That is spurring traders to consider storage plays that will add another 2% to tanker utilisation and $12,000 per day to rates for 2015, according to a report by Jeff McGee, principal of us shipping consultancy Makai marine.

The Opec-fuelled oil glut already adds 3% to 4% to crude tanker tonne-mile demand without the storage impact, he estimates.

“Opec has gifted VLCC owners an additional $18,000 per day of spot earnings in 2015,” the Makai report says.

Plus, a wider gas-oil contango is expected to emerge this spring. While crude tankers will take some of the gas-oil storage deals, floating storage on long-range-two (lr2) products tankers will begin in the second quarter of this year.  That would drive a $10,200-per day earnings rise for the upcoming year.

But Makai says the gulf between current oil prices and futures should grow larger during the spring.

“Wider contango should allow additional storage charters, as spot earnings subside from seasonal peaks, even with the removal of tonnage from the operating fleet”, wrote McGee, a former research head for shipbrokers Poten & Partners and Simpson, Spence & Young (SSY).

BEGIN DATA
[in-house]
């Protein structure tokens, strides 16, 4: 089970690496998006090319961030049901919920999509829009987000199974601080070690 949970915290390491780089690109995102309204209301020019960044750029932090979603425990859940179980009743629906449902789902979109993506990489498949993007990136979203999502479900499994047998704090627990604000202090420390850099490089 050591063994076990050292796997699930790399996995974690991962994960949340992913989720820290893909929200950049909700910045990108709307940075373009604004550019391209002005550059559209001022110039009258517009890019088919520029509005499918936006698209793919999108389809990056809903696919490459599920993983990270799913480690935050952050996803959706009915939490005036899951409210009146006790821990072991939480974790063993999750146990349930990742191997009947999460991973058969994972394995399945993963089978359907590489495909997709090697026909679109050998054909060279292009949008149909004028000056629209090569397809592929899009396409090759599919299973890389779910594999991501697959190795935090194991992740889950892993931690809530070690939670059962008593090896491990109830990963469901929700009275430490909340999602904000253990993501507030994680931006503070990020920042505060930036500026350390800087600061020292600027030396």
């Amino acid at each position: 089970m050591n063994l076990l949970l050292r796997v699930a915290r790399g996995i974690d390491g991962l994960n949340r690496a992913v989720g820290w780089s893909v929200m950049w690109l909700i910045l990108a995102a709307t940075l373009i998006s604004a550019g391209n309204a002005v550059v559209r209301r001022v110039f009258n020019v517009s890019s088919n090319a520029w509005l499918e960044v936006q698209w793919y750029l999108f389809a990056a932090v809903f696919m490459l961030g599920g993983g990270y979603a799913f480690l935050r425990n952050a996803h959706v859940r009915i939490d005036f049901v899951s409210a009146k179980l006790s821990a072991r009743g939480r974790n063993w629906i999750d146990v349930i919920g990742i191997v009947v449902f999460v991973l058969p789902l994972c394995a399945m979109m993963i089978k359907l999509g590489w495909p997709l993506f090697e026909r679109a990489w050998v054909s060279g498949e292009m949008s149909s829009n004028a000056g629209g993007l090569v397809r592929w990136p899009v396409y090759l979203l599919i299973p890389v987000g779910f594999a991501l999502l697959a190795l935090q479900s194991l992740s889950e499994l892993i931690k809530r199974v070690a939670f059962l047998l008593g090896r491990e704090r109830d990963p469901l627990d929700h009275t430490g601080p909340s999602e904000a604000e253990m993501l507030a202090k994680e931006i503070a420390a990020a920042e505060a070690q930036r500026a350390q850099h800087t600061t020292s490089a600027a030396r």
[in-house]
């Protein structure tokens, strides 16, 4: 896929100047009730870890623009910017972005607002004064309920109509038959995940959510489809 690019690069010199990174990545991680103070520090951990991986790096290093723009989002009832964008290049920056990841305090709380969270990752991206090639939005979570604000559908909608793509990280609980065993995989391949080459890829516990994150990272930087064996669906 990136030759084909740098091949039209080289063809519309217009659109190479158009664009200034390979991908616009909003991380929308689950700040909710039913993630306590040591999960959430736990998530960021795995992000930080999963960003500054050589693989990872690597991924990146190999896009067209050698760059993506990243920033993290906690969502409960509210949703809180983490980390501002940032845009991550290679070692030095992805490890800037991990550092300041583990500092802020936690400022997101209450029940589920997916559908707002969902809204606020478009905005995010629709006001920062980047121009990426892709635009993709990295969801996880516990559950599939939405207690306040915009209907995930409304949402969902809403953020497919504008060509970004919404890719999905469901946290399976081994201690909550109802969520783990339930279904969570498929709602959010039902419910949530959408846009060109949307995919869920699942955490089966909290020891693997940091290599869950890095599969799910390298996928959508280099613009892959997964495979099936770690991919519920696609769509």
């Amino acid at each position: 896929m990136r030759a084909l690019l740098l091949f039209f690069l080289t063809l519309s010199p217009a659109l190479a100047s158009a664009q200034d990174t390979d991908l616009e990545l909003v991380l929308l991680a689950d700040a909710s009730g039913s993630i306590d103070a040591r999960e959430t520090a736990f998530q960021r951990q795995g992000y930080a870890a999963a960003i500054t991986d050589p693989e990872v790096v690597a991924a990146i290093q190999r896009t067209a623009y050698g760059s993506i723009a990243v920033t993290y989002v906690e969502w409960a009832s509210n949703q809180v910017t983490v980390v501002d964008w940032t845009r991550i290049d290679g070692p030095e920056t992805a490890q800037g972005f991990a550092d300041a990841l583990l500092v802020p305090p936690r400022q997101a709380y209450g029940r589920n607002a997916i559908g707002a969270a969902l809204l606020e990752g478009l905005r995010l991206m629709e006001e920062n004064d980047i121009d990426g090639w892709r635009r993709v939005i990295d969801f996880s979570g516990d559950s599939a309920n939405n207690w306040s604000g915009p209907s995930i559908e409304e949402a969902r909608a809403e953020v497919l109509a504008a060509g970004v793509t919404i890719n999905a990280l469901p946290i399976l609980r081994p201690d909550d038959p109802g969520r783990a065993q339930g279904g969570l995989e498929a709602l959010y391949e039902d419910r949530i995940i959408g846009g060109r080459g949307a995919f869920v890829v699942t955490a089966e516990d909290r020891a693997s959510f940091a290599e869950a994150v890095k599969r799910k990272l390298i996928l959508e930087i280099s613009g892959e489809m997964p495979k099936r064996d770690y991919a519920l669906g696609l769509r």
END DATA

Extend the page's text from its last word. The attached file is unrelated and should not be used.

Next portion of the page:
Another sign: after the experience of the last seven years, the good news is that many private shipping companies are not suffering, because they have shown themselves to be better able to focus on the long-term issues of operating and maintaining quality ships for the carriage of cargo – and not the variability of ship values.   In other words, those companies that have avoided speculation in the sale and purchase market are surviving the crisis.

While at present, there are too many ships in most categories, and little or no increase in demand by cargo interests; it is true that the spot freight markets today are not producing rates that go beyond operating expenses, and some interest on debt.

That said we have now clearly come to the end of that part of the cycle, where “survival” profits were generated mainly from selling ships or their construction contracts, rather than from a consistent cash flow, or charter income from operations.   Believe it or not, that’s good news!

Moreover, and this is also important for us to remember: the global economy is an integrated system.   We are currently living with a chronic weakness of private sector demand, relative to potential incomes, in important economies.     As Daniel Alpert of Westwood capital has observed, “no economy is an island”.   Once private sector demand, which has been depressed since 2008, begins to revive, so, too, will the global shipping picture brighten.

A critically important sign that a turnaround is finally near, is that the depression in private-sector demand is coming to an end.   Now, if you tell that to most economists, they will laugh.   That is, if you can find an economist who is capable of doing so, even when you tickle him (or her).   Nevertheless, the signs are clearly there, in this first quarter of 2015, that the long trough in private sector spending is dissipating!